Freelancing is hard work. I think there is this misconception that working independently is mecca or a state or nirvana that that is reached as a reward for those who earn it.

That couldn’t be further from the truth. In fact, freelancing is open to anyone who wants and, in a lot of ways, is just like playing bass: it’s easy to learn but hard to master. I don’t have a grand thesis for this post, but instead wanted to share some thoughts on things I’ve learned about freelancing now that I’m approaching the one year mark since making the leap.

You Never Work for Yourself

It usually goes like this: I meet someone for the first time. We shake hands, exchange a few pleasantries, then turn the conversation to our jobs.

The follow-up question to my job as a freelancer is generally about what it feels like to work for myself. It’s a fair question. I mean, there’s no boss to answer to in the traditional sense. For all intents and purposes, I am my own boss. It’s one of the perks that drew me to the job.

I used to answer the question by saying how awesome it is, but it never felt like an honest answer because it’s untrue. The reality is that where I once had one boss, I now have a dozen. My clients care if I’m on time, what I wear to meetings and whether I reply to my emails. They also sign my paychecks. In that sense, they are every bit like a traditional boss.

Now I answer the question much more honestly. Yes, working for myself is great. But now I have many more bosses who expect greater things out of me. It’s scary and exhilarating at the same time.

Working for someone else often means working on that person’s vision and accomplishing what she wants. Working for myself (whatever that means) gives me a certain level of latitude to determine the projects I take. I say yes to some and no to others and decide based on how much I need or want the work. There is freedom there, but with some obvious constraints.

You Don’t Love Everything You Do

My decision to freelance was more of a decision to focus on doing what I love, which is web design and front-end development. I remember being asked to do a bunch of crap in other jobs that I hated and spent lots of time daydreaming about a job where I could just design and code.

I have that now, but with great power comes great responsibility. One of my all-time favorite charts is about the secret life of wedding photographers. The perception is that photographers spend 80% of their time taking photos and the other 20% traveling to exotic places and partying like rockstars. The reality is that photographers spend only 12% of their time taking photos and the rest is split between a ton of various menial admin tasks.

The same is true of what I do. I am a diligent time tracker and have found that, on average, 40% of my time is either spent designing or writing code. All things considered, that’s pretty darn good, but a lot less than what I probably perceived when I started.

How do I spend the other 60% of my time? Well, that varies, but these are some very common items:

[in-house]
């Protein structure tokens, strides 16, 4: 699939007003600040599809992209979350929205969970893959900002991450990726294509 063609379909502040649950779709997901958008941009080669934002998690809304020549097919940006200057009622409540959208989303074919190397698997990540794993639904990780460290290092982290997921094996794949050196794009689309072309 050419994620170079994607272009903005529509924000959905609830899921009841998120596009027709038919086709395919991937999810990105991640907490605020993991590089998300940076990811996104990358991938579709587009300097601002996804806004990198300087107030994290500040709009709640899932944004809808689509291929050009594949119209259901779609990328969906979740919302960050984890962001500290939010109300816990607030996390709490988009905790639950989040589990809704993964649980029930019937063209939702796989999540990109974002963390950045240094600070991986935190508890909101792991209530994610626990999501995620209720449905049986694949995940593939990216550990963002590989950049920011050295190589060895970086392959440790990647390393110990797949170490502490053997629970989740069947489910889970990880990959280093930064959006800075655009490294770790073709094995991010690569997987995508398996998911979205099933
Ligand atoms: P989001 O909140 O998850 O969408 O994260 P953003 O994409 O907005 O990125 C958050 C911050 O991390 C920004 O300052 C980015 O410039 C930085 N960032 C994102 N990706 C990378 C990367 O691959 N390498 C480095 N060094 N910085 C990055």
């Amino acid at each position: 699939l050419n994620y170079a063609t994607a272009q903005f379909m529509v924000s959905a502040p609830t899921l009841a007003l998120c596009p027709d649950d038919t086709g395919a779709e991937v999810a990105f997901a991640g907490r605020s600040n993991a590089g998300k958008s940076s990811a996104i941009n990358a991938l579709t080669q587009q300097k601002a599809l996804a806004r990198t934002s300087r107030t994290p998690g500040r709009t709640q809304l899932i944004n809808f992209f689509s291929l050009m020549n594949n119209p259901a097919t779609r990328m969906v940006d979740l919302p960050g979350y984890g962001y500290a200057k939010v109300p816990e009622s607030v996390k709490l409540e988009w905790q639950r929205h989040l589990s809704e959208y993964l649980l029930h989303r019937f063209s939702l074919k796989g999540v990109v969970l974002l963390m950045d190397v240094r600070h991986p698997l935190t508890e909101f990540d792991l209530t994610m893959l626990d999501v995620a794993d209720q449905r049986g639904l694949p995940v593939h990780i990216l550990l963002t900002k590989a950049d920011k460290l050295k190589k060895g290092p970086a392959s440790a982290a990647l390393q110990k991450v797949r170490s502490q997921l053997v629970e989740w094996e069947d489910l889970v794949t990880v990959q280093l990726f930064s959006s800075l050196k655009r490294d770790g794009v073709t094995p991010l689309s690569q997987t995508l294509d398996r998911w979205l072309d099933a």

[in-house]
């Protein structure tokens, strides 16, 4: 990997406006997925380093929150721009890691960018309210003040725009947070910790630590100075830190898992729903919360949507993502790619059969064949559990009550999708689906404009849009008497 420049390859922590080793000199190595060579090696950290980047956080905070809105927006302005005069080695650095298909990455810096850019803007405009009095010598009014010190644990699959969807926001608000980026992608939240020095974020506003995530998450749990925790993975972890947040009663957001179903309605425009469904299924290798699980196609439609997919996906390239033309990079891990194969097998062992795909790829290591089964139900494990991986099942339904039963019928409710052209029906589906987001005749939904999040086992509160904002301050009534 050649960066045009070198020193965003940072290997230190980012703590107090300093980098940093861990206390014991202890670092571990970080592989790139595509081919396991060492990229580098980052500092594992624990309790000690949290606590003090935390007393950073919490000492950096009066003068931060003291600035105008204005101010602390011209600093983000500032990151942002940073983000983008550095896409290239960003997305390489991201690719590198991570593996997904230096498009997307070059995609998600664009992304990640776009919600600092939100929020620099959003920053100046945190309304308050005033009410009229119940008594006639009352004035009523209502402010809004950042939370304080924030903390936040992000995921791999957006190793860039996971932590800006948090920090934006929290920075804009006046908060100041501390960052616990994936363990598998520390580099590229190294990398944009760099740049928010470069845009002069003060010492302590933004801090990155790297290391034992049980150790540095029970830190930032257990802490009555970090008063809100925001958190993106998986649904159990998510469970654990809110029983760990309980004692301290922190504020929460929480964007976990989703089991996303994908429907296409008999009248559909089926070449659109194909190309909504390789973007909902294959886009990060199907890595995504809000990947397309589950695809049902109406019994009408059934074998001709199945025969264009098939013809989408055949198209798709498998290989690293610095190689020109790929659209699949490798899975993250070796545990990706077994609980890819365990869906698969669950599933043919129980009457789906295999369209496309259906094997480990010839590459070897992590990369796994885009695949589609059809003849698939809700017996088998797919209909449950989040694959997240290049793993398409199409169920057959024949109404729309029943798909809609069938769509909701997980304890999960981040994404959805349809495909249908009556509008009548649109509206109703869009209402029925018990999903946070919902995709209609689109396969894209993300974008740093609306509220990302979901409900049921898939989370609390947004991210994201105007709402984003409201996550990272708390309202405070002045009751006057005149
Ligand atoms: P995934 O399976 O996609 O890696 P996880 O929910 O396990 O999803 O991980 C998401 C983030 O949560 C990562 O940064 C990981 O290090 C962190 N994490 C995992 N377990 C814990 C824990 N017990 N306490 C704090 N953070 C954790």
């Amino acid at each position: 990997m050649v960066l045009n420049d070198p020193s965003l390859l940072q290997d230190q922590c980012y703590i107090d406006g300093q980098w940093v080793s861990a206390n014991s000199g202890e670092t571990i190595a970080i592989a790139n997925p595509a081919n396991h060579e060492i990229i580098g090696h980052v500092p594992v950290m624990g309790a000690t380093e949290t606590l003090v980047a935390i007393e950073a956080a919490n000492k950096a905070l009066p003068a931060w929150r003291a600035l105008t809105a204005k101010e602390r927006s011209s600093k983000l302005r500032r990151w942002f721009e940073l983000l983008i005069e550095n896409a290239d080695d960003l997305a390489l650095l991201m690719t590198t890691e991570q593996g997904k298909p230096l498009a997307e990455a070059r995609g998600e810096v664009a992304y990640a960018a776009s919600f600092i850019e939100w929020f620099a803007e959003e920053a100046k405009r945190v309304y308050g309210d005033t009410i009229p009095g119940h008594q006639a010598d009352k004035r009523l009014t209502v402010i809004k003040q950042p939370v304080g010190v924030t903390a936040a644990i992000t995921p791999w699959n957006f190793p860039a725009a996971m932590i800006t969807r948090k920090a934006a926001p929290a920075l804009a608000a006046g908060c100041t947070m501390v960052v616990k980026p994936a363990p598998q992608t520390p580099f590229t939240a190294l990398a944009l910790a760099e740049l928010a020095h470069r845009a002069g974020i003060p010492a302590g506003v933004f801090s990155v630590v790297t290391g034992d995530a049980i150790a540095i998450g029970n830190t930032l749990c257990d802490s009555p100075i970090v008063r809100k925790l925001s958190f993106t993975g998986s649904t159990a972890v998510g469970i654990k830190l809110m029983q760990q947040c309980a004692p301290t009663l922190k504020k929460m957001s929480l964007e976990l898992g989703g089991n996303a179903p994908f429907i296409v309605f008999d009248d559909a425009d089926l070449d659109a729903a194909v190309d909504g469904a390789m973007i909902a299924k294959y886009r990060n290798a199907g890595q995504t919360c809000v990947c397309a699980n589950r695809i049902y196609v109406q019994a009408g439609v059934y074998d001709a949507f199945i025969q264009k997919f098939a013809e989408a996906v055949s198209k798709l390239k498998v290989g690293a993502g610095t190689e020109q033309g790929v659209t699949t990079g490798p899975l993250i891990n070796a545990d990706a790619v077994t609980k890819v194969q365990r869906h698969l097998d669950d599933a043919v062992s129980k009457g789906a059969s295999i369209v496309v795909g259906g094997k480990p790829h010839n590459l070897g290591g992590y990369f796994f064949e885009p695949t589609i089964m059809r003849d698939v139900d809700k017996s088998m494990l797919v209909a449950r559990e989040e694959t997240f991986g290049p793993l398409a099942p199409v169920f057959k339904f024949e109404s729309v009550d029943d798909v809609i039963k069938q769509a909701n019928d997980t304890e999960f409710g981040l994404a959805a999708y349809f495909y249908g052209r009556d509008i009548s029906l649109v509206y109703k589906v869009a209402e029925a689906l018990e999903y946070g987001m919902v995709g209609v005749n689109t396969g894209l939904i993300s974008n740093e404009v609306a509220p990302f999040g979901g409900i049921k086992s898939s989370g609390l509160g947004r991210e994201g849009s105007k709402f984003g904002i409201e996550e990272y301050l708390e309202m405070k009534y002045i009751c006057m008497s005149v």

• Writing proposals
  • Billing, invoices and expenses
  • Meetings and phone calls
  • Blogging
  • Networking
  • Learning
  • My own projects

Not a bad list, but all things that are not related to design or code.

Time Isn’t Always Money

Speaking of how I spend my time as a freelancer, I’ve learned that the time I spend working isn’t always billable. There’s probably enough material here to write a much larger post, but I’ll just spit out the main point for the sake of conversation.

We’ve already established that I don’t love everything I have to do as a freelancer. I mean, who loves tracking expenses and reconciling invoices, right? The real bummer about these things is that I’m also not paid for them. In fact, anything I do outside of designing and coding is almost a charitable contribution that I either do to keep a client happy, earn a new project, or keep my business afloat. According to my time tracking, about 60% of the time I spend on working is stuff that actually makes its way onto an invoice.

I know this is a convoluted argument and I don’t mean it to be. There are things we can do to run a business more efficiently and we need to build the costs of doing business into our rates. Again, there is enough for another post in here, but it’s irrelevant to this one.

The point I want to make is that it’s easy to forget how valuable our time is. Finding a fair way to bill clients in a way that maintains a sustainable living wage is crucial to freelancing and something that I’m still wrestling with myself.

So, What’s the Point of This?

I don’t think there is enough practical dialogue about freelancing happening and I want to contribute something, trite as it is. Most of the posts I find or read are glamorized lists on how to become a freelancer or the latest resources for freelancers. I very rarely come across a sincere post that provides a personal perspective on what it means or feels like to be a freelancer.

The bottom line is this: I love what I do. Given a choice between what I do now and what I did a year ago, I’d choose this every time, warts and all. There are so many benefits that come with freelancing and many of them are intangible and ineffable.

The point of what I’m saying is to provoke more questions than answers. We’re expected to have answers for everything but, if there’s one thing I’ve learned from my experience this past year, it’s that the number of questions I have greatly outnumbers the answers.


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